There was talk of ponds and water lilies last night at the French conversation group and I discovered that one French word for water lily is nymphéa [nɛ̃.fe.a], which comes from nymphaea the Latin name for this genus of plants. The Latin word comes from the Ancient Greek word νύμφη (nymphe), which means girl, and also refers to a low ranking female deity who haunts rivers, springs, forests and other places [source].
Nymphéa refers specifially to the white water lily, or nymphaea alba, which also known as the European White Waterlily, White Lotus, or Nenuphar, a name that is also found in French: nénuphar [ne.ny.faʁ], and which comes via the Persian نيلوفر (ninufar) or the Arabic نلوفر (nilufar), from the Sanskrit नीलोतपल (nīlotpala – blue lotus), from नील (nīla – blue-black) and उतपल (utpala – lotus) [source].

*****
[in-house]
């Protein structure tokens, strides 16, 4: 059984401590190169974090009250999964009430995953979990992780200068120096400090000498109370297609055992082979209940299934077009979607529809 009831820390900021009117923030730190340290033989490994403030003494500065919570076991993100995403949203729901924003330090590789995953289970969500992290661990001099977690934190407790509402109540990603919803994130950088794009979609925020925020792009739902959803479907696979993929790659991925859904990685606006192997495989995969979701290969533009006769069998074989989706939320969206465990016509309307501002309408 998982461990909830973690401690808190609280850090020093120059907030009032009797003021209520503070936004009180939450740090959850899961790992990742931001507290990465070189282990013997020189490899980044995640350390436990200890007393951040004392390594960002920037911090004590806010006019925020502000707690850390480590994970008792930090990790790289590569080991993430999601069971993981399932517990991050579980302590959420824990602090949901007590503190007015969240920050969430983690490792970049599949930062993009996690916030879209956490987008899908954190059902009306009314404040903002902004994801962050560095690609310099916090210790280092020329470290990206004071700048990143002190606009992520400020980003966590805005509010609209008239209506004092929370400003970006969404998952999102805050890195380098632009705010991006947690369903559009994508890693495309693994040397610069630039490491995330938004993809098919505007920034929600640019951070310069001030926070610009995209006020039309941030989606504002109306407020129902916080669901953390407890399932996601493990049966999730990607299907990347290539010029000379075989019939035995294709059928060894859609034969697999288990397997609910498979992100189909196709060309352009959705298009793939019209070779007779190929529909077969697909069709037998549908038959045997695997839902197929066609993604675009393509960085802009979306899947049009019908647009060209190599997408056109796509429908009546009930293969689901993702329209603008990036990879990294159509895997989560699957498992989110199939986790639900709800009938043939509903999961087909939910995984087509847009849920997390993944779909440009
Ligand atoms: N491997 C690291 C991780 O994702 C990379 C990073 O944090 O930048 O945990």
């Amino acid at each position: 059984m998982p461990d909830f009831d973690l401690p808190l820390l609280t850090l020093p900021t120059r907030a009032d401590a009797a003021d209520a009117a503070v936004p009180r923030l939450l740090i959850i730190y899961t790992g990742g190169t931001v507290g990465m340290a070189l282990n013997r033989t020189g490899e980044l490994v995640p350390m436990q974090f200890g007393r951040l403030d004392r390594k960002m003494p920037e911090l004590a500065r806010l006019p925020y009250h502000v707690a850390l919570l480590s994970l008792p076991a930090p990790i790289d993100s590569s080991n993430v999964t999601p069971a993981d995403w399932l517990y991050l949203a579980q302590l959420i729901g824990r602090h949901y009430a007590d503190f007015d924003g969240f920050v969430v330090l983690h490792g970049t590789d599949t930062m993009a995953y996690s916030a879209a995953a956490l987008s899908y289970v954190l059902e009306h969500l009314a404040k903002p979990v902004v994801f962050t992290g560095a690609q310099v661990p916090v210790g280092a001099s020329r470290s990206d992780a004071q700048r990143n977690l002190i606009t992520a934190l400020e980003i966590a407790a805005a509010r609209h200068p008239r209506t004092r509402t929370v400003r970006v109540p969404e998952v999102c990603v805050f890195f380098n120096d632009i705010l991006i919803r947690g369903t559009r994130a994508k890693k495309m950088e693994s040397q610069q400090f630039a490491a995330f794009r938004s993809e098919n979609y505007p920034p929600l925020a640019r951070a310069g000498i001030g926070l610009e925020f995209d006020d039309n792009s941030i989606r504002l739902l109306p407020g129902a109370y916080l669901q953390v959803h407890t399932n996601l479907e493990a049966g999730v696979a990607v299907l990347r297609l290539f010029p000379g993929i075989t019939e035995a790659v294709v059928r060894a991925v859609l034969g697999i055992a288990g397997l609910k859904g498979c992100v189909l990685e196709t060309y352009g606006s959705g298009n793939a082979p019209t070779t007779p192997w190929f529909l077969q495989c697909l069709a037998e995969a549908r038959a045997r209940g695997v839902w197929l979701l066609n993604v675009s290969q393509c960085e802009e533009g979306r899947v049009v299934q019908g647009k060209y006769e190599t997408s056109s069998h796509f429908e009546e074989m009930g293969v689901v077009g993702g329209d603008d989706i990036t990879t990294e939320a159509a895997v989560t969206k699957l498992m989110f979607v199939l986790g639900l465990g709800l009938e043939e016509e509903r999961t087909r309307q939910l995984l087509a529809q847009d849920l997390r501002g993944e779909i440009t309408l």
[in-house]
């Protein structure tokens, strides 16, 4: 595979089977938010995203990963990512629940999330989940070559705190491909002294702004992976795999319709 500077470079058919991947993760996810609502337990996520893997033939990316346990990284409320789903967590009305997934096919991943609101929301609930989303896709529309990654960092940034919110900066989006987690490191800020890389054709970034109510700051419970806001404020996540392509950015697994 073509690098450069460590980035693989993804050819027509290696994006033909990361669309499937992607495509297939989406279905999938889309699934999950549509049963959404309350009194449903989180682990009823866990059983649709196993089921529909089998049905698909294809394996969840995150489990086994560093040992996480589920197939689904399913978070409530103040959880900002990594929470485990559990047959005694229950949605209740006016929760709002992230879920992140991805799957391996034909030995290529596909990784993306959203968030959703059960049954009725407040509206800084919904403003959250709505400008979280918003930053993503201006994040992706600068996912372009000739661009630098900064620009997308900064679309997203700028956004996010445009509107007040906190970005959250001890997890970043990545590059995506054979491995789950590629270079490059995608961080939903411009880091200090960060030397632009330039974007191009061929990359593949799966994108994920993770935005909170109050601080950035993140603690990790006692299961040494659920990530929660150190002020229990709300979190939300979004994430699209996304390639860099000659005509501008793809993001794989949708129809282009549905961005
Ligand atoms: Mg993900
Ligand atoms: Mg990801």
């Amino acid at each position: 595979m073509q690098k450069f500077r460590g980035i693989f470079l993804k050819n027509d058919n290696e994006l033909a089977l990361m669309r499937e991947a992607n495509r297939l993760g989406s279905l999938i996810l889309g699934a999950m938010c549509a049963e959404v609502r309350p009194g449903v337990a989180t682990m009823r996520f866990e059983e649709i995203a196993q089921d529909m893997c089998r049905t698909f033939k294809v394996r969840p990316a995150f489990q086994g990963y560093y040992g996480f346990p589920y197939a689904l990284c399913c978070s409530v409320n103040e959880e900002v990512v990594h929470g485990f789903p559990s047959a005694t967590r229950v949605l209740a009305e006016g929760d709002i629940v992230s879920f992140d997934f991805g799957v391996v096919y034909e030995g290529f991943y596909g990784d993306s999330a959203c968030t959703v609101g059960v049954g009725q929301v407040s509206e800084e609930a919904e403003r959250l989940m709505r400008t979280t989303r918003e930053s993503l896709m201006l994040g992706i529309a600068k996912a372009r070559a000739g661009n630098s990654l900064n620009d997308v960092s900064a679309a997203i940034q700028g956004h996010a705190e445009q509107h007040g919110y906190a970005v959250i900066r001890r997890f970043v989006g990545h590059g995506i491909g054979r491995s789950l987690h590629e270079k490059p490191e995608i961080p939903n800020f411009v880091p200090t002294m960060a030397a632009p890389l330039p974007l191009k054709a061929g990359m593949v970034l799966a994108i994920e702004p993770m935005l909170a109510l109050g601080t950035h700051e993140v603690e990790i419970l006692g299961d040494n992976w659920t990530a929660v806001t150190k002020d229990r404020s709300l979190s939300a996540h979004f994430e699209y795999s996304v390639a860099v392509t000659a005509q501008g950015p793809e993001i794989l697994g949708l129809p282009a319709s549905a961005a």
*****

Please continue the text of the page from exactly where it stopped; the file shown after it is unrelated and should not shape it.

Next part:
Many names for plants in French come directly from Latin, whereas in English many plants have common names and Latin names. In other languages do plants have both common and Latin-derived names, or just one or the other?